Do You Keep Your Cool in Emergencies?

United States
June 27, 2010 5:15pm CST
Yesterday, our stove caught on fire from a rodent-chewed wire. It was terrifying, but I discovered that in a fire emergency, I thought and acted calmly and rationly in getting my handicapped husband, our child and pets out of and away from the house. Upon finding the last tenants left the fire extinguishers empty, I remembered flour and baking soda kill electrical fires and proceeded to dump flour on it, while calling 911. Do you know what you would do in an emergency? Do you have a plan of exits for each family member? Do you have full fire extinguishers so you aren't surprised to find them empty as I was? Do you know what to do in case of tornadoes and other massive wind storms? Do you take your family through drills so no one makes the mistake of hiding under a bed if there is a fire?
3 people like this
10 responses
@chertsy (3817)
• United States
27 Jun 10
I depends on the emergency if I can stay cool and collected. I know how to deal with a lot of household emergencies. I know what do in case of a tornado. Now when it came to flooding. Like we had the first couple of days in May. I lost it, I was freaking out bad. The water crossed the road and was in my front yard before I could even blink. When it got up to my front porch, I really lost it. I started to panic really bad. Now on the 2nd day of the flooding, I was ok. I had to be, the flooding was actually worse, because the ground was already wet from the day before. I actually had to wade through it to get my landscaping bricks to put around the house to keep the water from going into my home. That is something I don't ever want to deal with again. My kids know the drills in case of a fire. Luckily we have fire alarms all through out the house. I do need to look into getting one of those ladders in case they can't get down the stairs. I would probably be cool during a house fire, but then later freak out after I lost everything.
1 person likes this
• United States
28 Jun 10
Sounds to me like, when push comes to shove, you are there ready to solve the problem instead of creating more. I think I'd like you on my side during an emergency. We could fall apart together after it's over! Did the water make it inside your home? Are you okay now?
1 person likes this
@chertsy (3817)
• United States
28 Jun 10
When it comes to things that I can fix, I don't flip out over. Growing up in the South, tornadoes are the norm. Flooding isn't, especially where I live now. I'm happy to say the water never got in my home. The landscaping bricks and mud kept the water off my porch. Luckily, I had friends, neighbors and complete strangers helping me that day. We are ok compared to other people that had their entire homes flooded like in Nashville, TN. Only damage we had was the things in the garage, but that took about 3 days of cleaning to get it back to normal. My back yard is all screwed up from rocks when the drainage system next to my house collapsed. The city got the rocks out and fixed my neighbors retaining wall. Only thing left is the drainage system, which I will be calling tomorrow about.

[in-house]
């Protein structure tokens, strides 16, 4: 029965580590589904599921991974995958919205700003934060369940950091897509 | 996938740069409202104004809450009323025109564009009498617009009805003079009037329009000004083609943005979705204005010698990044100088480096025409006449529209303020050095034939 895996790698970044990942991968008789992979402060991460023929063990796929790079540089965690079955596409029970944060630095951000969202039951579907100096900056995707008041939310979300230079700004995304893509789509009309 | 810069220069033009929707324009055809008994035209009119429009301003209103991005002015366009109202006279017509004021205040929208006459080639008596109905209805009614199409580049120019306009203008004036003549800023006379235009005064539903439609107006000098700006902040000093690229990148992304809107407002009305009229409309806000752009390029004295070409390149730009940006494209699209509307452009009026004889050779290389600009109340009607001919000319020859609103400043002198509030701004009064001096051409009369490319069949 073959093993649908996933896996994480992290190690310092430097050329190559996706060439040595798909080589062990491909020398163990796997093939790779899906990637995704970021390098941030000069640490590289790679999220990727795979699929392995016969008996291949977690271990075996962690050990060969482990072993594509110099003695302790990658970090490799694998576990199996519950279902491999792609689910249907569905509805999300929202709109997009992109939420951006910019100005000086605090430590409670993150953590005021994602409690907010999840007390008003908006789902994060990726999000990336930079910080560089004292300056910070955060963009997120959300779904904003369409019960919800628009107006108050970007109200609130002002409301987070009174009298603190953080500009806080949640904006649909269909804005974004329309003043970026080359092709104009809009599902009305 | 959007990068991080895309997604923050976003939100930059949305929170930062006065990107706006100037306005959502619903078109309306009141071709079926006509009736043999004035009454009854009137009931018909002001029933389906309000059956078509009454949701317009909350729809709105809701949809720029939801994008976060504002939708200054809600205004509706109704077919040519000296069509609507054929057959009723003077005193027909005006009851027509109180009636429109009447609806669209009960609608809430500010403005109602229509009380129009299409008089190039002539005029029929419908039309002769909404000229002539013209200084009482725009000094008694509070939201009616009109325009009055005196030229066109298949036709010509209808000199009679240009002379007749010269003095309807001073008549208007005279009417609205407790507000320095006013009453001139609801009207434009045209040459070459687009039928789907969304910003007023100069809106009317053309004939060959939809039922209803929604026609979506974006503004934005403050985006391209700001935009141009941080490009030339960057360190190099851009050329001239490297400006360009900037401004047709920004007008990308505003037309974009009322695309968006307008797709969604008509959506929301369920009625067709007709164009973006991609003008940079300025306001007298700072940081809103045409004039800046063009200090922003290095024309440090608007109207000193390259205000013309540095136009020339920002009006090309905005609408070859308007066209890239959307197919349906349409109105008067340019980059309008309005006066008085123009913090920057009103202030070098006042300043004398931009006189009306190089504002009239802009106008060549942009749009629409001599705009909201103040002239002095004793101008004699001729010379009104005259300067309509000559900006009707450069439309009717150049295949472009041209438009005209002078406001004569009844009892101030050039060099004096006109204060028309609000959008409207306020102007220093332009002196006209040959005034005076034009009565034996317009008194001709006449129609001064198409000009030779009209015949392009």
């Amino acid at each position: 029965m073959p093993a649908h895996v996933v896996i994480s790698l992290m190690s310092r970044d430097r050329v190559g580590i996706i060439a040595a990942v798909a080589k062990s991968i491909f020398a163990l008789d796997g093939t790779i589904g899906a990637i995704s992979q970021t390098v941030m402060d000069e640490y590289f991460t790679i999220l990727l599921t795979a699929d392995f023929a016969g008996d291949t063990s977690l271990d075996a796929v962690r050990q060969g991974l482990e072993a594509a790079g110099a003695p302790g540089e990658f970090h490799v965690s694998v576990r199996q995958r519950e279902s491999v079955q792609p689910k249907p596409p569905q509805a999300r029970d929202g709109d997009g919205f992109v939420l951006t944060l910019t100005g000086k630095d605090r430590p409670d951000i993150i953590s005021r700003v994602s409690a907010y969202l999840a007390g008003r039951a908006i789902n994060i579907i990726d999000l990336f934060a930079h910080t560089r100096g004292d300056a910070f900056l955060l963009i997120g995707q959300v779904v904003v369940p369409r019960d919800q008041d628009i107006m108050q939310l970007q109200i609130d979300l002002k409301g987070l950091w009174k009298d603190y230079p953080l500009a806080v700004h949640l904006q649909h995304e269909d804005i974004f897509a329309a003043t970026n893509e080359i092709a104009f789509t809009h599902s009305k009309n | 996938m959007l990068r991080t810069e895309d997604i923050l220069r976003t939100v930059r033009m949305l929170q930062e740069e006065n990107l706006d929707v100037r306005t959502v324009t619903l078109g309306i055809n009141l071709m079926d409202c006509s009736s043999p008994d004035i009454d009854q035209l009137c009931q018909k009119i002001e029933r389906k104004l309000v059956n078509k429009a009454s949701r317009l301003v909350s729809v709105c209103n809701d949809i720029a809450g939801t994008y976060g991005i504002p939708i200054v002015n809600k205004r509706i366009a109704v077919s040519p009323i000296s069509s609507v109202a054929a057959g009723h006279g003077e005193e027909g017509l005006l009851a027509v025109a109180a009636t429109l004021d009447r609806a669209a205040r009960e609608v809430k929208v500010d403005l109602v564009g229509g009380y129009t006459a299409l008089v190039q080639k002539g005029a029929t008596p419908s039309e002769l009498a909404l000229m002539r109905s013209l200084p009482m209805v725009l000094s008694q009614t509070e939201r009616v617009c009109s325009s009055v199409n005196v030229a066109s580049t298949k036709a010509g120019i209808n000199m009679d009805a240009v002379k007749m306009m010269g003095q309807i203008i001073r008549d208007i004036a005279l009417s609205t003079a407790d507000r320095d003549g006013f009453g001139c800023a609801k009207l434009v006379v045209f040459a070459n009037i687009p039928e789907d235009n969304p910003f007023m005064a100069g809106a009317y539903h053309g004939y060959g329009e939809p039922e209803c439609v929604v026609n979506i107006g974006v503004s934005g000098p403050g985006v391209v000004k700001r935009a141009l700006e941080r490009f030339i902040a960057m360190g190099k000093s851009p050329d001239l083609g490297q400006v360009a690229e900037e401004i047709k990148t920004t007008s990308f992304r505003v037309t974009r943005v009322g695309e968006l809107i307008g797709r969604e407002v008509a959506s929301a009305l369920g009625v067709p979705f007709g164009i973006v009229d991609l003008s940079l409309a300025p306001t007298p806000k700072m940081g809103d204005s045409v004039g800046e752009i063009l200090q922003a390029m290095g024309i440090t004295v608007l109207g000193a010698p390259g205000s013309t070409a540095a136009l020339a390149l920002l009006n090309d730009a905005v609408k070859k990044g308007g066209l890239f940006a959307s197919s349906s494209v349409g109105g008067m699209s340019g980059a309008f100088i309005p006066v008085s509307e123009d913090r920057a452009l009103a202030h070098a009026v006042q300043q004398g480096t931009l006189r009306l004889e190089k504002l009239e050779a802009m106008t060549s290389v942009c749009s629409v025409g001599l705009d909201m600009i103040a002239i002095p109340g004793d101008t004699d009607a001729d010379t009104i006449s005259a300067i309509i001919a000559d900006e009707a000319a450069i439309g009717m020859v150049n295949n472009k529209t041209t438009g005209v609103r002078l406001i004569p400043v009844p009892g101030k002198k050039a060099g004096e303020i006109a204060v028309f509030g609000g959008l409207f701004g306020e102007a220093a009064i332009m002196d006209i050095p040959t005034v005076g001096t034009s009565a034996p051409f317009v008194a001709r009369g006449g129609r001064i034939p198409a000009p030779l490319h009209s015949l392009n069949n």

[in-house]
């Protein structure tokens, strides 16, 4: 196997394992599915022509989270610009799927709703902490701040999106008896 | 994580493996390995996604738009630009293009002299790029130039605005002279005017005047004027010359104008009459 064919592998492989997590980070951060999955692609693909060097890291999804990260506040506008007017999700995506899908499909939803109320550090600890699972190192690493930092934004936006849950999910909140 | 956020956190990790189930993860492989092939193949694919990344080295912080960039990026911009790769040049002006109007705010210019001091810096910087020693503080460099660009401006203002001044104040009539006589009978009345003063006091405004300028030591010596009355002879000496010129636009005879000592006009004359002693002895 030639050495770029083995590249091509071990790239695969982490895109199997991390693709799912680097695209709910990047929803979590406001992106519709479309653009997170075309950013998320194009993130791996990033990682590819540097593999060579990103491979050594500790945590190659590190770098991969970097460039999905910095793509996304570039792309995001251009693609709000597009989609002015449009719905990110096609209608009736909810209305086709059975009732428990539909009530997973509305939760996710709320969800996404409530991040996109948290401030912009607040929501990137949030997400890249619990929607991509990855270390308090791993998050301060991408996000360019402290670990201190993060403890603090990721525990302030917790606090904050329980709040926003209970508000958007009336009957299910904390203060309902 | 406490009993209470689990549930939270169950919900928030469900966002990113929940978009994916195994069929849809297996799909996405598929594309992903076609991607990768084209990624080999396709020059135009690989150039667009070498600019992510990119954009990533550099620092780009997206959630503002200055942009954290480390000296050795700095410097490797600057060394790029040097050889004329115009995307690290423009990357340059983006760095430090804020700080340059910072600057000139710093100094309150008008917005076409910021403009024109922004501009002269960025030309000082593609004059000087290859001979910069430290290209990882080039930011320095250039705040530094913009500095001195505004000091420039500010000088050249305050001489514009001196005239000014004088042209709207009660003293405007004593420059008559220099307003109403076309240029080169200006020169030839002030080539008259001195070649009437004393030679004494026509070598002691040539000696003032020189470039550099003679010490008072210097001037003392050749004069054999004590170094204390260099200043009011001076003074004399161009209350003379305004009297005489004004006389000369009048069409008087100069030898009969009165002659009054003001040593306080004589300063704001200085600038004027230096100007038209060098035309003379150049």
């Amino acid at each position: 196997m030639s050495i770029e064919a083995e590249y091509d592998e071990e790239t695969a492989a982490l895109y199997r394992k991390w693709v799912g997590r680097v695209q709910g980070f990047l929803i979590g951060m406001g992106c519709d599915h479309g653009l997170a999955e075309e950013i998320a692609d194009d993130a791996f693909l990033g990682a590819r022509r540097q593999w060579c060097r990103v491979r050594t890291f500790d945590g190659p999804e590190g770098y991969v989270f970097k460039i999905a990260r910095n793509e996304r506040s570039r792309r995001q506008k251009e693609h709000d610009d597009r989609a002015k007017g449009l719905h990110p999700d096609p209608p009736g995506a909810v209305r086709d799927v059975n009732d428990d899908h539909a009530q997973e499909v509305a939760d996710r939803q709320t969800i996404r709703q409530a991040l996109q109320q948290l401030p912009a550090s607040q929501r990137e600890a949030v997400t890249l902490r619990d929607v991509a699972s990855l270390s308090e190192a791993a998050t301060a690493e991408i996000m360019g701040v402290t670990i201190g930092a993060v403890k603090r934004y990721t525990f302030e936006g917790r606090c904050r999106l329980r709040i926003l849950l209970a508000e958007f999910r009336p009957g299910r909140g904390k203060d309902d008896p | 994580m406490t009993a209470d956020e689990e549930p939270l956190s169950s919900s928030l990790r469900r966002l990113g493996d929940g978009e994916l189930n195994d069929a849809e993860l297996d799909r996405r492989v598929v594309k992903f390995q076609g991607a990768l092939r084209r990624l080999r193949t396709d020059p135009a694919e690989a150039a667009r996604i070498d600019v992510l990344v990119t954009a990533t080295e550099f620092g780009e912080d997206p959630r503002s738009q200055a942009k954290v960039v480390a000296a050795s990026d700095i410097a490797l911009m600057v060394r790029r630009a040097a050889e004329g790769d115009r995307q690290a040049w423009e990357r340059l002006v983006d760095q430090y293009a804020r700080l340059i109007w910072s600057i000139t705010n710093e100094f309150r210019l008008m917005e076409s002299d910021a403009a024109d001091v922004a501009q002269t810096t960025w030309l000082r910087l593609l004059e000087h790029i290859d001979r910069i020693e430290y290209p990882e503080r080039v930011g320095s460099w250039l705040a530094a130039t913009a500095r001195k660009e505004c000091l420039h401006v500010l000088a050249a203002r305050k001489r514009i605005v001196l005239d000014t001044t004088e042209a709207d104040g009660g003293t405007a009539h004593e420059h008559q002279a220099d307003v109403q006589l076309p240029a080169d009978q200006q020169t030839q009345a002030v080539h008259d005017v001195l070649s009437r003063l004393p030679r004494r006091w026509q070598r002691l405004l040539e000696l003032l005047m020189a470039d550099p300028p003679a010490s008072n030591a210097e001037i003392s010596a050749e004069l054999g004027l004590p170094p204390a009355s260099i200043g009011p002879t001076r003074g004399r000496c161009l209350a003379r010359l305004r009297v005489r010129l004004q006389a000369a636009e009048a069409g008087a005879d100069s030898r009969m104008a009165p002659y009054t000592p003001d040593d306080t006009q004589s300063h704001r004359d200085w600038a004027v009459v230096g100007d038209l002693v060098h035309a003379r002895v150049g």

@chanlot (191)
• Indonesia
28 Jun 10
Where I live there are a lot of water in the creek, so if there is a fire in my house, I'll take plenty of water and pour into the burning house, because in my house has no fire extinguishers may be because I live in rural areas. yes of course .... If there is a fire I will take my family out of the house, but I do not think for a drill for my family to deal with house fires. I think humans will instinctively stay away from the fire if there is a fire without trained.
• United States
28 Jun 10
Not all humans instinctively stay away from fires. In fact, many children are killed because they hide in closets or under their beds and don't get out of the house. It's very important to teach them what to do in an emergency. Even in rural areas, you should have portable fire extinguishers in your home. Be sure they are good for every kind of fire. Some do not work on electrical ones.
@chanlot (191)
• Indonesia
28 Jun 10
Ok ... thanks for suggesting. I have so far not thought to have a fire extinguisher, maybe later I will think of to buy the instrument. thanks buddy...!
@alaskanray (4642)
• United States
27 Jun 10
I inherited my sense from my mother. She was always going ballistic over the little things, like bread crumbs left on the bread board, but whenever one of her kids had a major problem she was always cool. I found her to be my tower of strength when I needed someone in my corner the most. Now that I'm a parent, I'm finding that I'm like her. The little things bug me when they keep repeating over and over again with my daughter...like getting the dishes done every night instead of once a month! But if we have a real emergency I stay cool as a cucumber. Once we were driving through Canada out 65 miles from the nearest tow truck and our transmission blew on us. I never worried in that situation, even though we were stuck and the tow was going to be exorbitantly expensive, I somehow knew we would be okay. Within five minutes a trucker picked us up and took us to the nearest phone where we waited for something like two or three hours for the tow truck to come pick us up. When my sister kicked us out of her house, I was able to borrow money to purchase a second hand van and we lived in that van for two summers until I was able to get back on my feet again and find housing. Being homeless is never easy but it can be fun if you make it that way. I found that my attitude made all the difference between my being too stressed out to function and conquering the setbacks that had put us in that van.